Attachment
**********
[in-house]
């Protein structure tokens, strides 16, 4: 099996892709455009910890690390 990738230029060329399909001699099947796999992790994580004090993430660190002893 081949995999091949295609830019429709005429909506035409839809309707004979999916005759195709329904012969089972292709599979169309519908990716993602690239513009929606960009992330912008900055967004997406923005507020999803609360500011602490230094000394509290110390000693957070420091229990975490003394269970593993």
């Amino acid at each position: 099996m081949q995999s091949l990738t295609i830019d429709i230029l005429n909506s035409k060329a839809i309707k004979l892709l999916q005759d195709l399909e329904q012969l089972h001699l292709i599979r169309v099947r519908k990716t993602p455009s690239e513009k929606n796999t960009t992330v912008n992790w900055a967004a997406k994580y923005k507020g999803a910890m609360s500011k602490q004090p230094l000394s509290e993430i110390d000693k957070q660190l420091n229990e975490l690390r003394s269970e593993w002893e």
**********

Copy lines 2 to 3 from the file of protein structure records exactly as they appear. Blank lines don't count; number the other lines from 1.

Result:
């Protein structure tokens, strides 16, 4: 099996892709455009910890690390 990738230029060329399909001699099947796999992790994580004090993430660190002893 081949995999091949295609830019429709005429909506035409839809309707004979999916005759195709329904012969089972292709599979169309519908990716993602690239513009929606960009992330912008900055967004997406923005507020999803609360500011602490230094000394509290110390000693957070420091229990975490003394269970593993």
């Amino acid at each position: 099996m081949q995999s091949l990738t295609i830019d429709i230029l005429n909506s035409k060329a839809i309707k004979l892709l999916q005759d195709l399909e329904q012969l089972h001699l292709i599979r169309v099947r519908k990716t993602p455009s690239e513009k929606n796999t960009t992330v912008n992790w900055a967004a997406k994580y923005k507020g999803a910890m609360s500011k602490q004090p230094l000394s509290e993430i110390d000693k957070q660190l420091n229990e975490l690390r003394s269970e593993w002893e």